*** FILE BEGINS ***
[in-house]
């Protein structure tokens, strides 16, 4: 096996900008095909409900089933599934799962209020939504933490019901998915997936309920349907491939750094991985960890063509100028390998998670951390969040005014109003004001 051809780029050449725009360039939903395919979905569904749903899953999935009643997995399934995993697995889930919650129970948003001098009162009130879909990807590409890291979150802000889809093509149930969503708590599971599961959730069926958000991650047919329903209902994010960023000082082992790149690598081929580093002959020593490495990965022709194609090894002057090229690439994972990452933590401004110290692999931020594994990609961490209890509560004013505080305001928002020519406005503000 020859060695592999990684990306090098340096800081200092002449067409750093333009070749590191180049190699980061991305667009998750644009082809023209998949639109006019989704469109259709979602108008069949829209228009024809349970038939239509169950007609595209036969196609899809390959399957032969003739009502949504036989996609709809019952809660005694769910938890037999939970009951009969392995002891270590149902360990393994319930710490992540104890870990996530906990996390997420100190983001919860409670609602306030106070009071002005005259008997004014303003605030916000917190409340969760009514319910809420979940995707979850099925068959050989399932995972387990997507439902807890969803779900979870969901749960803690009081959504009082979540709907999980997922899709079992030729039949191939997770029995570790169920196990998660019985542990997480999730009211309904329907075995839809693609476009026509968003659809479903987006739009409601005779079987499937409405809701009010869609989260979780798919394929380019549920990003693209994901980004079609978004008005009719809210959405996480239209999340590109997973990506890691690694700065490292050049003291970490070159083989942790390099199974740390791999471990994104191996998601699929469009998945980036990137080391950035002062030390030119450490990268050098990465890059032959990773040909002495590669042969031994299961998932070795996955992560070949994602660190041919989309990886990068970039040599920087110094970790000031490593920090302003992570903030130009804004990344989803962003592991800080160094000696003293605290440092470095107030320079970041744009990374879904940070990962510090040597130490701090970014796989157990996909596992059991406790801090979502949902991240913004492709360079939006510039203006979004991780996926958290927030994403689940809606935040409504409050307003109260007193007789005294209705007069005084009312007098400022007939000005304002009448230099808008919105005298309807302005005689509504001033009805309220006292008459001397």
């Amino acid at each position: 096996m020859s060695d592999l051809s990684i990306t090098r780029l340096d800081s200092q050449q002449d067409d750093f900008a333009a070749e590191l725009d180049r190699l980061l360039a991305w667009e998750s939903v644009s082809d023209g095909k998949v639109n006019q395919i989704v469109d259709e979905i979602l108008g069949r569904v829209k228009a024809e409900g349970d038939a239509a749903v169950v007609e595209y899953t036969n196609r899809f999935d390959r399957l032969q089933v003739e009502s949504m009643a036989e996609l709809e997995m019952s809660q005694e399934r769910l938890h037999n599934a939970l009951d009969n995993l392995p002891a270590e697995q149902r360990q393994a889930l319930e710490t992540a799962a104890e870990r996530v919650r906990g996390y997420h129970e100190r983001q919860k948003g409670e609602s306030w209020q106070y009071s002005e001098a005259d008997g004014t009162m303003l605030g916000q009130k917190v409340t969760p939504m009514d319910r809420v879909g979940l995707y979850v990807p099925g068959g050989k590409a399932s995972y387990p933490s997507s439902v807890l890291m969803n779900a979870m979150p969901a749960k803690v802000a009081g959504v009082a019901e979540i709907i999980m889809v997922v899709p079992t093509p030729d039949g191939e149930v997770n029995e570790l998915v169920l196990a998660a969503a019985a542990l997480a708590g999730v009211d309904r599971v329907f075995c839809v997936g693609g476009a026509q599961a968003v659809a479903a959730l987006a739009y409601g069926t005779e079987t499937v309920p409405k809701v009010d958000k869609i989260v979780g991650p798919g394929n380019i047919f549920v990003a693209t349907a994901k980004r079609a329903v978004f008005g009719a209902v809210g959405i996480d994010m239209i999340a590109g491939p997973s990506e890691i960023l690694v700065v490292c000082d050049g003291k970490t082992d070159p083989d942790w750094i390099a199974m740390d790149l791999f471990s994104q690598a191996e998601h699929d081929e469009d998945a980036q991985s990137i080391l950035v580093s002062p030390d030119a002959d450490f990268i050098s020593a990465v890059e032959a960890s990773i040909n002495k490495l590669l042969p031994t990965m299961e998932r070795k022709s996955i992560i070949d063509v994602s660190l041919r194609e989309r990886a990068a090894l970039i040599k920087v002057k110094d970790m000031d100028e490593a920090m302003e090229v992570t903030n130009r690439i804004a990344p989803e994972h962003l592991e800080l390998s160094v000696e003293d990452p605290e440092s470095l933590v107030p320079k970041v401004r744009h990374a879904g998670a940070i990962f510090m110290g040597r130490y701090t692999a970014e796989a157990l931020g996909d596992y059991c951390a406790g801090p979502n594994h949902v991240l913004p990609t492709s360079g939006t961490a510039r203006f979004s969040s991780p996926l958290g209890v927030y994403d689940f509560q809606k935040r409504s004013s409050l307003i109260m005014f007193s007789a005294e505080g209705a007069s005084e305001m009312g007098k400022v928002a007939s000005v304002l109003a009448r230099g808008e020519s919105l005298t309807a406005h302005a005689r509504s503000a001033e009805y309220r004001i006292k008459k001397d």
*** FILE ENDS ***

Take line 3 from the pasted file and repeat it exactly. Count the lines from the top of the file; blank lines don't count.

């Amino acid at each position: 096996m020859s060695d592999l051809s990684i990306t090098r780029l340096d800081s200092q050449q002449d067409d750093f900008a333009a070749e590191l725009d180049r190699l980061l360039a991305w667009e998750s939903v644009s082809d023209g095909k998949v639109n006019q395919i989704v469109d259709e979905i979602l108008g069949r569904v829209k228009a024809e409900g349970d038939a239509a749903v169950v007609e595209y899953t036969n196609r899809f999935d390959r399957l032969q089933v003739e009502s949504m009643a036989e996609l709809e997995m019952s809660q005694e399934r769910l938890h037999n599934a939970l009951d009969n995993l392995p002891a270590e697995q149902r360990q393994a889930l319930e710490t992540a799962a104890e870990r996530v919650r906990g996390y997420h129970e100190r983001q919860k948003g409670e609602s306030w209020q106070y009071s002005e001098a005259d008997g004014t009162m303003l605030g916000q009130k917190v409340t969760p939504m009514d319910r809420v879909g979940l995707y979850v990807p099925g068959g050989k590409a399932s995972y387990p933490s997507s439902v807890l890291m969803n779900a979870m979150p969901a749960k803690v802000a009081g959504v009082a019901e979540i709907i999980m889809v997922v899709p079992t093509p030729d039949g191939e149930v997770n029995e570790l998915v169920l196990a998660a969503a019985a542990l997480a708590g999730v009211d309904r599971v329907f075995c839809v997936g693609g476009a026509q599961a968003v659809a479903a959730l987006a739009y409601g069926t005779e079987t499937v309920p409405k809701v009010d958000k869609i989260v979780g991650p798919g394929n380019i047919f549920v990003a693209t349907a994901k980004r079609a329903v978004f008005g009719a209902v809210g959405i996480d994010m239209i999340a590109g491939p997973s990506e890691i960023l690694v700065v490292c000082d050049g003291k970490t082992d070159p083989d942790w750094i390099a199974m740390d790149l791999f471990s994104q690598a191996e998601h699929d081929e469009d998945a980036q991985s990137i080391l950035v580093s002062p030390d030119a002959d450490f990268i050098s020593a990465v890059e032959a960890s990773i040909n002495k490495l590669l042969p031994t990965m299961e998932r070795k022709s996955i992560i070949d063509v994602s660190l041919r194609e989309r990886a990068a090894l970039i040599k920087v002057k110094d970790m000031d100028e490593a920090m302003e090229v992570t903030n130009r690439i804004a990344p989803e994972h962003l592991e800080l390998s160094v000696e003293d990452p605290e440092s470095l933590v107030p320079k970041v401004r744009h990374a879904g998670a940070i990962f510090m110290g040597r130490y701090t692999a970014e796989a157990l931020g996909d596992y059991c951390a406790g801090p979502n594994h949902v991240l913004p990609t492709s360079g939006t961490a510039r203006f979004s969040s991780p996926l958290g209890v927030y994403d689940f509560q809606k935040r409504s004013s409050l307003i109260m005014f007193s007789a005294e505080g209705a007069s005084e305001m009312g007098k400022v928002a007939s000005v304002l109003a009448r230099g808008e020519s919105l005298t309807a406005h302005a005689r509504s503000a001033e009805y309220r004001i006292k008459k001397d």